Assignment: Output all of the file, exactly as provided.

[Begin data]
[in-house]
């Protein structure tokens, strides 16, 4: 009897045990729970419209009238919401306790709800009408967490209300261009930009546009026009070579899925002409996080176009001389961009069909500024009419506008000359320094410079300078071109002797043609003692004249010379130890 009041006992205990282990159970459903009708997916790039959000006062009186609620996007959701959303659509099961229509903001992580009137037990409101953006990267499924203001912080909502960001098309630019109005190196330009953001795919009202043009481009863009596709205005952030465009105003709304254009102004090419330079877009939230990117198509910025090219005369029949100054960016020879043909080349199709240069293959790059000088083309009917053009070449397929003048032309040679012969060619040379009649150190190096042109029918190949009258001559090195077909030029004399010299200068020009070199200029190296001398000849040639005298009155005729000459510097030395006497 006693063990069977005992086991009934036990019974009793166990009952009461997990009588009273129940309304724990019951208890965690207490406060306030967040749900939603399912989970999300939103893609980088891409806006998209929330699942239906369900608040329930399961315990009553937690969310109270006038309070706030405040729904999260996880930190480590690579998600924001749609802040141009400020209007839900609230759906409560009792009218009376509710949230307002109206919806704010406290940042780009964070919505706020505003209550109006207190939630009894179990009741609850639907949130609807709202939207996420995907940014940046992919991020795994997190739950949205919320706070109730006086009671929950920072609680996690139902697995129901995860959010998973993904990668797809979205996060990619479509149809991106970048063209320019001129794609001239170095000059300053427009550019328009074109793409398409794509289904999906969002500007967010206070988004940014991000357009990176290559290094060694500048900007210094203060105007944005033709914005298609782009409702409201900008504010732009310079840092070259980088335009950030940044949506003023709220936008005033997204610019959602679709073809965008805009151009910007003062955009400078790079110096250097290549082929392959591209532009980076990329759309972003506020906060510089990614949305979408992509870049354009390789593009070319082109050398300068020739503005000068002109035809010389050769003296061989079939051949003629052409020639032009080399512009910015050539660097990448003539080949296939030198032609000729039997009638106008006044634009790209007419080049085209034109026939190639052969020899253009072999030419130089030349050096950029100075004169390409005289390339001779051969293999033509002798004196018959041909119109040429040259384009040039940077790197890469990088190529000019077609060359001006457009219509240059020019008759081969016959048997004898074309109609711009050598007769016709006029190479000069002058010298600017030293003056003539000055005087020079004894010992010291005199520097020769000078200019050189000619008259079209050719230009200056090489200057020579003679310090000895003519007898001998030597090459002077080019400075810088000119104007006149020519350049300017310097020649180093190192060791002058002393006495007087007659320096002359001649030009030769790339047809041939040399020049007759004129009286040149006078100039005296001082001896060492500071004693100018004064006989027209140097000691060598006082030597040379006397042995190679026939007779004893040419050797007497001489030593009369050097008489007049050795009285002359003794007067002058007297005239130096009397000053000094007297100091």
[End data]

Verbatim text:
[in-house]
């Protein structure tokens, strides 16, 4: 009897045990729970419209009238919401306790709800009408967490209300261009930009546009026009070579899925002409996080176009001389961009069909500024009419506008000359320094410079300078071109002797043609003692004249010379130890 009041006992205990282990159970459903009708997916790039959000006062009186609620996007959701959303659509099961229509903001992580009137037990409101953006990267499924203001912080909502960001098309630019109005190196330009953001795919009202043009481009863009596709205005952030465009105003709304254009102004090419330079877009939230990117198509910025090219005369029949100054960016020879043909080349199709240069293959790059000088083309009917053009070449397929003048032309040679012969060619040379009649150190190096042109029918190949009258001559090195077909030029004399010299200068020009070199200029190296001398000849040639005298009155005729000459510097030395006497 006693063990069977005992086991009934036990019974009793166990009952009461997990009588009273129940309304724990019951208890965690207490406060306030967040749900939603399912989970999300939103893609980088891409806006998209929330699942239906369900608040329930399961315990009553937690969310109270006038309070706030405040729904999260996880930190480590690579998600924001749609802040141009400020209007839900609230759906409560009792009218009376509710949230307002109206919806704010406290940042780009964070919505706020505003209550109006207190939630009894179990009741609850639907949130609807709202939207996420995907940014940046992919991020795994997190739950949205919320706070109730006086009671929950920072609680996690139902697995129901995860959010998973993904990668797809979205996060990619479509149809991106970048063209320019001129794609001239170095000059300053427009550019328009074109793409398409794509289904999906969002500007967010206070988004940014991000357009990176290559290094060694500048900007210094203060105007944005033709914005298609782009409702409201900008504010732009310079840092070259980088335009950030940044949506003023709220936008005033997204610019959602679709073809965008805009151009910007003062955009400078790079110096250097290549082929392959591209532009980076990329759309972003506020906060510089990614949305979408992509870049354009390789593009070319082109050398300068020739503005000068002109035809010389050769003296061989079939051949003629052409020639032009080399512009910015050539660097990448003539080949296939030198032609000729039997009638106008006044634009790209007419080049085209034109026939190639052969020899253009072999030419130089030349050096950029100075004169390409005289390339001779051969293999033509002798004196018959041909119109040429040259384009040039940077790197890469990088190529000019077609060359001006457009219509240059020019008759081969016959048997004898074309109609711009050598007769016709006029190479000069002058010298600017030293003056003539000055005087020079004894010992010291005199520097020769000078200019050189000619008259079209050719230009200056090489200057020579003679310090000895003519007898001998030597090459002077080019400075810088000119104007006149020519350049300017310097020649180093190192060791002058002393006495007087007659320096002359001649030009030769790339047809041939040399020049007759004129009286040149006078100039005296001082001896060492500071004693100018004064006989027209140097000691060598006082030597040379006397042995190679026939007779004893040419050797007497001489030593009369050097008489007049050795009285002359003794007067002058007297005239130096009397000053000094007297100091």